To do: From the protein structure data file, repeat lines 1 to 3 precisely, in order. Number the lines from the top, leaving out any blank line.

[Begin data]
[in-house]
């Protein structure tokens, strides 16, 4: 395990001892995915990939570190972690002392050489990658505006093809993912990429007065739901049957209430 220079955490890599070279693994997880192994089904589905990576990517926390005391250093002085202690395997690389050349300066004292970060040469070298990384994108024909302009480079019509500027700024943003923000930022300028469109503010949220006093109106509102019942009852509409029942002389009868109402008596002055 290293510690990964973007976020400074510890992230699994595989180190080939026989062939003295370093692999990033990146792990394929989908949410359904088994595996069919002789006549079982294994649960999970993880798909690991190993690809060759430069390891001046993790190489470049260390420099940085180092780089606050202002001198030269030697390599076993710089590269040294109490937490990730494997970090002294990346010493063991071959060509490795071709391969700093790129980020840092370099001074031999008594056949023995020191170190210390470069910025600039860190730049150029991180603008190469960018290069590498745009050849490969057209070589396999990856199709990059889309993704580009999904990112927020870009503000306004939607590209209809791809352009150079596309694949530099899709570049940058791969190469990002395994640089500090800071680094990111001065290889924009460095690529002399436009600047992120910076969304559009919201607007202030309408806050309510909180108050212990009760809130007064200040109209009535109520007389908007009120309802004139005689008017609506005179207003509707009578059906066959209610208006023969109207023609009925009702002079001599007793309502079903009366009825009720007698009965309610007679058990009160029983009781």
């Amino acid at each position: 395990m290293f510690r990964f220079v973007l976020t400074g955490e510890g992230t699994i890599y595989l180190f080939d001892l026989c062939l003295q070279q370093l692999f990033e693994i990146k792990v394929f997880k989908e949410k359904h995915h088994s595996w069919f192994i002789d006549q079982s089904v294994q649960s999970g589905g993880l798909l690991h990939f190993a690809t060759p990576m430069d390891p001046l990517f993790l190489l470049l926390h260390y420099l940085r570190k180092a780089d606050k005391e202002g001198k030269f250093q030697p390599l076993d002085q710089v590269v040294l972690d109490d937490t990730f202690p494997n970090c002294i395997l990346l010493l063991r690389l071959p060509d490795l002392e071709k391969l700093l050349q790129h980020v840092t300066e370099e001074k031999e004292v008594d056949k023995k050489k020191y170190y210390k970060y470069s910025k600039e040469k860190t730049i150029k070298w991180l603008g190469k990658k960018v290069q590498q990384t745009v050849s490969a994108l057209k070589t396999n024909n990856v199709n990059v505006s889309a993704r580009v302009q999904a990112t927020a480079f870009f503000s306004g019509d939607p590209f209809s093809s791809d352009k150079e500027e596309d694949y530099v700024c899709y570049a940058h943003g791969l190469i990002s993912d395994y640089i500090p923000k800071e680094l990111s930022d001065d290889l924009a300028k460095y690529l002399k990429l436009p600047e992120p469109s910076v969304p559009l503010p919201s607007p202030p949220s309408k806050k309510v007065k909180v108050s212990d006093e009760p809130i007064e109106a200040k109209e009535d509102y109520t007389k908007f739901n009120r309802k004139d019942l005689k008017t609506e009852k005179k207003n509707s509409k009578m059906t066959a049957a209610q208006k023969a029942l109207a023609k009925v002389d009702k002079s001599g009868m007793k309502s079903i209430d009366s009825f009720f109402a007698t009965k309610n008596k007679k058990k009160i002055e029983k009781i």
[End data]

[in-house]
């Protein structure tokens, strides 16, 4: 395990001892995915990939570190972690002392050489990658505006093809993912990429007065739901049957209430 220079955490890599070279693994997880192994089904589905990576990517926390005391250093002085202690395997690389050349300066004292970060040469070298990384994108024909302009480079019509500027700024943003923000930022300028469109503010949220006093109106509102019942009852509409029942002389009868109402008596002055 290293510690990964973007976020400074510890992230699994595989180190080939026989062939003295370093692999990033990146792990394929989908949410359904088994595996069919002789006549079982294994649960999970993880798909690991190993690809060759430069390891001046993790190489470049260390420099940085180092780089606050202002001198030269030697390599076993710089590269040294109490937490990730494997970090002294990346010493063991071959060509490795071709391969700093790129980020840092370099001074031999008594056949023995020191170190210390470069910025600039860190730049150029991180603008190469960018290069590498745009050849490969057209070589396999990856199709990059889309993704580009999904990112927020870009503000306004939607590209209809791809352009150079596309694949530099899709570049940058791969190469990002395994640089500090800071680094990111001065290889924009460095690529002399436009600047992120910076969304559009919201607007202030309408806050309510909180108050212990009760809130007064200040109209009535109520007389908007009120309802004139005689008017609506005179207003509707009578059906066959209610208006023969109207023609009925009702002079001599007793309502079903009366009825009720007698009965309610007679058990009160029983009781």
């Amino acid at each position: 395990m290293f510690r990964f220079v973007l976020t400074g955490e510890g992230t699994i890599y595989l180190f080939d001892l026989c062939l003295q070279q370093l692999f990033e693994i990146k792990v394929f997880k989908e949410k359904h995915h088994s595996w069919f192994i002789d006549q079982s089904v294994q649960s999970g589905g993880l798909l690991h990939f190993a690809t060759p990576m430069d390891p001046l990517f993790l190489l470049l926390h260390y420099l940085r570190k180092a780089d606050k005391e202002g001198k030269f250093q030697p390599l076993d002085q710089v590269v040294l972690d109490d937490t990730f202690p494997n970090c002294i395997l990346l010493l063991r690389l071959p060509d490795l002392e071709k391969l700093l050349q790129h980020v840092t300066e370099e001074k031999e004292v008594d056949k023995k050489k020191y170190y210390k970060y470069s910025k600039e040469k860190t730049i150029k070298w991180l603008g190469k990658k960018v290069q590498q990384t745009v050849s490969a994108l057209k070589t396999n024909n990856v199709n990059v505006s889309a993704r580009v302009q999904a990112t927020a480079f870009f503000s306004g019509d939607p590209f209809s093809s791809d352009k150079e500027e596309d694949y530099v700024c899709y570049a940058h943003g791969l190469i990002s993912d395994y640089i500090p923000k800071e680094l990111s930022d001065d290889l924009a300028k460095y690529l002399k990429l436009p600047e992120p469109s910076v969304p559009l503010p919201s607007p202030p949220s309408k806050k309510v007065k909180v108050s212990d006093e009760p809130i007064e109106a200040k109209e009535d509102y109520t007389k908007f739901n009120r309802k004139d019942l005689k008017t609506e009852k005179k207003n509707s509409k009578m059906t066959a049957a209610q208006k023969a029942l109207a023609k009925v002389d009702k002079s001599g009868m007793k309502s079903i209430d009366s009825f009720f109402a007698t009965k309610n008596k007679k058990k009160i002055e029983k009781i």